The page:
Seahawk experiments don't always work out

The Seattle Seahawks aren't afraid to try moving players to other positions, even if sometimes it doesn't work out.

From the moment Brandon Browner signed a contract to return to the Seahawks and reunite the original "Legion of Boom" we were led to believe it was a significant move. Don't worry about that bad year in New Orleans last season, we were told, he was injured and the Saints didn't use him correctly.

Instead, Browner was brought in to play a "hybrid" position. Part safety, part outside linebacker, but mostly the guy who could cover all the tight ends that gave the Seattle defense fits last year.

Well, the great Brandon Browner Experiment didn't work out, and the veteran defensive back was released. Whether it was that he didn't take to the position change, or that at 32 years of age he was just out of gas, we may never know. What we do know is that the Seahawks love trying these outside-the-box personnel moves even if they don't always end up successful.

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Some teams fall victim to fear. They're afraid to try new things because what if we fail we look like idiots. The Seahawks have no fear. Zero. None. If they see something unique in a player, they'll try bring it out in them.

DeShawn Shead went undrafted out of Portland State in 2012 but the Seahawks not only liked him as a safety, they saw him as their ideal cornerback profile. Long, tall, and physical. From the moment he stepped on the practice field they begun molding him into a safety/corner hybrid, and he took to it so well it earned him a spot on the practice squad. As he continued to develop the team played him more at CB, and now he's essentially a co-starter there with Jeremy Lane and Richard Sherman.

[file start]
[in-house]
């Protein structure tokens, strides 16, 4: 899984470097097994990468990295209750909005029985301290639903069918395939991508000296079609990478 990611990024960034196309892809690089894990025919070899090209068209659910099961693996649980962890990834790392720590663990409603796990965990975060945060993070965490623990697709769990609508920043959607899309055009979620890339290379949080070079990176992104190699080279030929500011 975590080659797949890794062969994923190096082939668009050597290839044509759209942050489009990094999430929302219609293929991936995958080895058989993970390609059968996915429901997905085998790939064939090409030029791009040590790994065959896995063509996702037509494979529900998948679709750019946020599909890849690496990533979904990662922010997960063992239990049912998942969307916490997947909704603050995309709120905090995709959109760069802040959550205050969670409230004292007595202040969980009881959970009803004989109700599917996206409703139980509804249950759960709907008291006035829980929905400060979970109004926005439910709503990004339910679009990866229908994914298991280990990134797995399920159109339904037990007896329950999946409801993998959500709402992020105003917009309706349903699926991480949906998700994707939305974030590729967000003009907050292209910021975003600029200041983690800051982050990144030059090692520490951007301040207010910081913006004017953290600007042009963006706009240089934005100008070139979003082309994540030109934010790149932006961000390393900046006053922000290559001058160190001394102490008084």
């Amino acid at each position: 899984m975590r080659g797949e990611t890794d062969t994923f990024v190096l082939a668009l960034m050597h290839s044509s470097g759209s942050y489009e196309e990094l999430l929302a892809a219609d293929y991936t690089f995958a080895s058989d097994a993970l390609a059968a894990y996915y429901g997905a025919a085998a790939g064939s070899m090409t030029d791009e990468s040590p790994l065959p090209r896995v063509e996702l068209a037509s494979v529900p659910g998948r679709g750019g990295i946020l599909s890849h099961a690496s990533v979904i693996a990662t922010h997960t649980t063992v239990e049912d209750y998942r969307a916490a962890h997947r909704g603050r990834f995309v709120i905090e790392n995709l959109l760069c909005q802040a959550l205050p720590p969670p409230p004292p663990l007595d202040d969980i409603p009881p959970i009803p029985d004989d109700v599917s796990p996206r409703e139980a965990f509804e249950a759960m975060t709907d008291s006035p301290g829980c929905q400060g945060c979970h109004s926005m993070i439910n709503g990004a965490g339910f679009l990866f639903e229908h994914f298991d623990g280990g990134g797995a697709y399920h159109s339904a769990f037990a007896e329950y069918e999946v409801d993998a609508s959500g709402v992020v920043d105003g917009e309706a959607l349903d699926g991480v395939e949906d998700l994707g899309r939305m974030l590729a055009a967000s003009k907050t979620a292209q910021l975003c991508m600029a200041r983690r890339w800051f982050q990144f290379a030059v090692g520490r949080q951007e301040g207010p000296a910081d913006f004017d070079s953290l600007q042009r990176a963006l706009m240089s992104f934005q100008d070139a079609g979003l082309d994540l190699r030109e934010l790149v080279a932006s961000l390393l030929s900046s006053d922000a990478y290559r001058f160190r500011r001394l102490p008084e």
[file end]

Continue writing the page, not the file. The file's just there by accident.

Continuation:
This year, they're putting former Ohio State safety Tyvis Powell through the DeShawn Shead Training Program. Powell is so gifted that he's not only taken to it beautifully, but is now seemingly a lock to make the final 53 man roster as an undrafted rookie.

But taking players out of their comfort zones and having them switch positions hasn't always worked for the Carroll/Schneider brain trust. Defense-to-offense line converts Drew Nowak and Kristjan Sokoli didn't pan out, but J.R. Sweezy did, and now Will Pericak appears on the verge of making the team after moving over to center from defensive tackle two years ago.

Meanwhile, Eric Pinkins continues battling for an OLB after converting from the defensive backfield, and rookie Tanner McEvoy has played everything from safety, to wide receiver, to tight end this camp in his quest to earn a spot.

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Has it always worked? Obviously not, but suffice to say as long as Carroll and Schneider are around the Seahawks will continue to look for innovate ways to get the most out of each individual player, even if it means moving them to a new position.

If it doesn't work out, they are quick to acknowledge their mistake and let the player they did with Browner.

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